Incredible New Software Allows Full 3D Manipulation of 2D Photos – Could Lead to Creative 3D Printing
There are three major market segments within the 3D printing space which combine to influence the entire market. The three segments are the hardware (the printers themselves), software (design, manipulation and slicing), and materials(filaments, powders, resins) markets. All three areas have been seeing significant innovation and growth, as they converge with one another, equating to the rapid expansion we are witnessing currently within the 3D printing industry as a whole.
It can be argued which of these areas is the most important for the long term growth of the industry. I will not be taking sides, but will say that after fumbling around with various software when I began my 3D printing hobby some time ago, that the software niche is incredibly important. Today, unlike a few years ago, there are all sorts of amazing programs out there, many with uses both within the 3D printing market as well as other areas of design and modeling. Today, however, we may have witnessed what could be described as a game changer, both within the 3D printing space, as well as a vast array of other industries.
Researchers at Carnegie Mellon and the University of California have announced a new suite of 3D manipulation software. Basically, what the software does, is allow a user to take an object within a 2D photograph and turn it into a 3D model. That model can then be manipulated and moved around the photo however the user desires. It will also adjust the lighting and texture of an object in order to blend in with its surroundings. A brief clip of the capabilities of this software can be seen in the video below:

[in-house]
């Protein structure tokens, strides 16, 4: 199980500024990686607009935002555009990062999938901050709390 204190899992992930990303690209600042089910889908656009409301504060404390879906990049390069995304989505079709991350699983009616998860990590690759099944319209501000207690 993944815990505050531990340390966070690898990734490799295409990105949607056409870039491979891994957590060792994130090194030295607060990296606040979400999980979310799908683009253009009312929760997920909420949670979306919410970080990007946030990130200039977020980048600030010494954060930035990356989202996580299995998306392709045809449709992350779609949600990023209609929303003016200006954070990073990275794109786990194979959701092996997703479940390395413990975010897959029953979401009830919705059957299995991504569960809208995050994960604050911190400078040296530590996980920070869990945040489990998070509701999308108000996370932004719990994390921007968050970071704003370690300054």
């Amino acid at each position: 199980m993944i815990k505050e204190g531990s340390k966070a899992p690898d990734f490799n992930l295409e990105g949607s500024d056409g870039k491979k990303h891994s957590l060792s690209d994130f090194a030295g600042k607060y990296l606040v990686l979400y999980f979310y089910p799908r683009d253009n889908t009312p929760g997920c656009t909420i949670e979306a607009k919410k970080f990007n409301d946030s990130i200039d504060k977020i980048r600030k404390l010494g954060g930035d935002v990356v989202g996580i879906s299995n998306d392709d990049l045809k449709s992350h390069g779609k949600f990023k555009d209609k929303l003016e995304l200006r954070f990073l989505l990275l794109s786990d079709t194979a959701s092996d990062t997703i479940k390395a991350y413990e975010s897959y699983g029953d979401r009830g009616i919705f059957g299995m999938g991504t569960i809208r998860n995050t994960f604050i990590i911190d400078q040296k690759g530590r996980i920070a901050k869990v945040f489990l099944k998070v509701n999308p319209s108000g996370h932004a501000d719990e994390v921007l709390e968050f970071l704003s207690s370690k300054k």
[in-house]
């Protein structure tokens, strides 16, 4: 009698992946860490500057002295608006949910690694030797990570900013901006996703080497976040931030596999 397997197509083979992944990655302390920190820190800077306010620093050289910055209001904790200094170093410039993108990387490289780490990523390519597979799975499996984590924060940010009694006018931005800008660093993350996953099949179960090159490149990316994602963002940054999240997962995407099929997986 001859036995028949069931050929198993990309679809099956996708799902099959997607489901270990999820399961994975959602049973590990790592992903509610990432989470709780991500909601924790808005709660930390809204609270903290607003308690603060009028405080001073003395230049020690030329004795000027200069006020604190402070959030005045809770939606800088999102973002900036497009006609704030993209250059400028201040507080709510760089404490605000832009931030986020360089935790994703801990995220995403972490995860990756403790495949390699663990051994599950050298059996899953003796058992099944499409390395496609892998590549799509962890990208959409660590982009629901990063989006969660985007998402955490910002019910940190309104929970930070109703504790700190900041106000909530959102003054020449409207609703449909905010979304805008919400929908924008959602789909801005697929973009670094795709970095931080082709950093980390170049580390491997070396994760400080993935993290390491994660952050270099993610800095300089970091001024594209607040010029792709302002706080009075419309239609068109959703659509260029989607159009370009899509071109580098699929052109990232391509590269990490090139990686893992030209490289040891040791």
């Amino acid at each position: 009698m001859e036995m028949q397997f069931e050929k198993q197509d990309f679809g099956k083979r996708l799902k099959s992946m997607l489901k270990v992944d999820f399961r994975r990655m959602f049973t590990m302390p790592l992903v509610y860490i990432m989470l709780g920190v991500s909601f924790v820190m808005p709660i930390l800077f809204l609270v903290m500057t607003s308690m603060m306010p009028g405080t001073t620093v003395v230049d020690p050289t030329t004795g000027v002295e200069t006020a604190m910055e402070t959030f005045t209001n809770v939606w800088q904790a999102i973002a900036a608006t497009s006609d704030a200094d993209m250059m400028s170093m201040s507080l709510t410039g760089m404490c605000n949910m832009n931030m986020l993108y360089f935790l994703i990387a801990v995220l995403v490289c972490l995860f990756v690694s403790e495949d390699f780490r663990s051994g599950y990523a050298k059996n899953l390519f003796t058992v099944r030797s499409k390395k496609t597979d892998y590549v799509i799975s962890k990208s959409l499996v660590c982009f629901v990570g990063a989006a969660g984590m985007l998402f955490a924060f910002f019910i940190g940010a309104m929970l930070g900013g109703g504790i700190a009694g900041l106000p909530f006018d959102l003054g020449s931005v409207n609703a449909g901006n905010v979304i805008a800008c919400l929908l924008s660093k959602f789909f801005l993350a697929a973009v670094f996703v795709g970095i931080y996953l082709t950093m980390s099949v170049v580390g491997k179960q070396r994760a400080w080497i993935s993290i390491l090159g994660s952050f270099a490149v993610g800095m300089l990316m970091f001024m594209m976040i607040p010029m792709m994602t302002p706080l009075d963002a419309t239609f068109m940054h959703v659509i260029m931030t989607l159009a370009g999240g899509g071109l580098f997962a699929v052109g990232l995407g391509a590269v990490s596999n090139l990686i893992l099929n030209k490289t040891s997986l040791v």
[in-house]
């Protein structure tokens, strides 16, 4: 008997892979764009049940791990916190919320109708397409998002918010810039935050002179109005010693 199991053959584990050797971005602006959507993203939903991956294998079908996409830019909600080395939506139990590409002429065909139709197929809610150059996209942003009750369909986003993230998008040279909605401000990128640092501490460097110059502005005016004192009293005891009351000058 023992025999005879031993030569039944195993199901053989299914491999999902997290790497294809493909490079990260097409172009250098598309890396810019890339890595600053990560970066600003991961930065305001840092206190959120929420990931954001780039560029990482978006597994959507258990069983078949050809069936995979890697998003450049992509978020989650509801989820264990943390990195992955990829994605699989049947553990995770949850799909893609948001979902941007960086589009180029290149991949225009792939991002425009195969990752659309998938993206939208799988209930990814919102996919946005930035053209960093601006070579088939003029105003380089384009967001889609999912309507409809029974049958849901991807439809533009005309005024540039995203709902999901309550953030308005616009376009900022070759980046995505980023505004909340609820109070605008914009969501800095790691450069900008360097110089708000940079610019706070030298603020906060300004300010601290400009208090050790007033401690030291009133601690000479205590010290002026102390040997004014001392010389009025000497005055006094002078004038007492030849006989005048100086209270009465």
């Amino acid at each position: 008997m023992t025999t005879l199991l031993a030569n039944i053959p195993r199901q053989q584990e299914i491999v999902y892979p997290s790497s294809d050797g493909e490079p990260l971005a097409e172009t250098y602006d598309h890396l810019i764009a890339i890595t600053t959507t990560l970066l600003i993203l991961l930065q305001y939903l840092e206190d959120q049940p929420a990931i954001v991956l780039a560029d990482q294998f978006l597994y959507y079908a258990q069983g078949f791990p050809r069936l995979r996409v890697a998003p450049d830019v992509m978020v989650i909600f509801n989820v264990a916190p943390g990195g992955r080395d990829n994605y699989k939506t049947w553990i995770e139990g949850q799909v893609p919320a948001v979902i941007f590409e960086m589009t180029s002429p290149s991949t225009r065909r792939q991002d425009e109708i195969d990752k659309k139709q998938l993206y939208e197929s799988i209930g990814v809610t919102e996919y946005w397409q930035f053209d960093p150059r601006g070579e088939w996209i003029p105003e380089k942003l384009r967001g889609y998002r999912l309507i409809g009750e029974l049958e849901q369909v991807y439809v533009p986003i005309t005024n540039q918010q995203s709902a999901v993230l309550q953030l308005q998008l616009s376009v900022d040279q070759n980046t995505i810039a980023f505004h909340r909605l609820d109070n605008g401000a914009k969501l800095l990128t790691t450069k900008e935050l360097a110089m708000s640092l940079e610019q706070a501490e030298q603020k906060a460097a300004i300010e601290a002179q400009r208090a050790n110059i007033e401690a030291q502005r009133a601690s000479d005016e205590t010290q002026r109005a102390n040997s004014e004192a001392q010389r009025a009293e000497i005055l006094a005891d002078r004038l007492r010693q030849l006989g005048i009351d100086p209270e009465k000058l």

The algorithms behind the software are complicated, but the basis for how this software works lies within the availability of stock photographs and 3D models online. The software utilizes vast libraries of stock photographs as well as 3D models, and compares them to the two dimensional object which a user wishes to manipulate. It then merges the attributes from the library of stock photos with that of the 2D object to create a 3D model, viewable from every angle. Once the model is created, the photo can be completely re-imagined.
“Graphics is now entering the age of Big Visual Data: enormous quantities of images and video are uploaded to the internet daily,” the research report states. “With the move towards model standardization and the use of 3D scanning and printing technologies, publicly available 3D data (modeled or scanned using 3D sensors like the Kinect) are also readily available. Public repositories of 3D models are growing rapidly and several internet companies are currently in the process of generating 3D models for millions of merchandise items such as toys, shoes, clothing, and household equipment. It is therefore increasingly likely that for most objects in an average user photograph a stock 3D model will soon be available, if it is not already.”
Such software could have tremendous benefits within the 3D printing and modeling community, as it would allow for the physical fabrication of an object based solely on a single photograph of that object. Imagine being able to sift through old photographs, select an object from that photograph, and then print it in all its three dimensional glory. Such software, and its interaction with 3D models and stock photography, should soon make all this possible and more. For those of you interested in this incredible software, the source code has been made available for download here . The software itself is also available as a free download as well.
Have you tried it out? Will such software play a major role in the modeling of 2D objects for 3D printing? Let’s hear your thoughts in the 3D software forum thread on 3DPB.com. Check out the video below exploring the full potential of this software.
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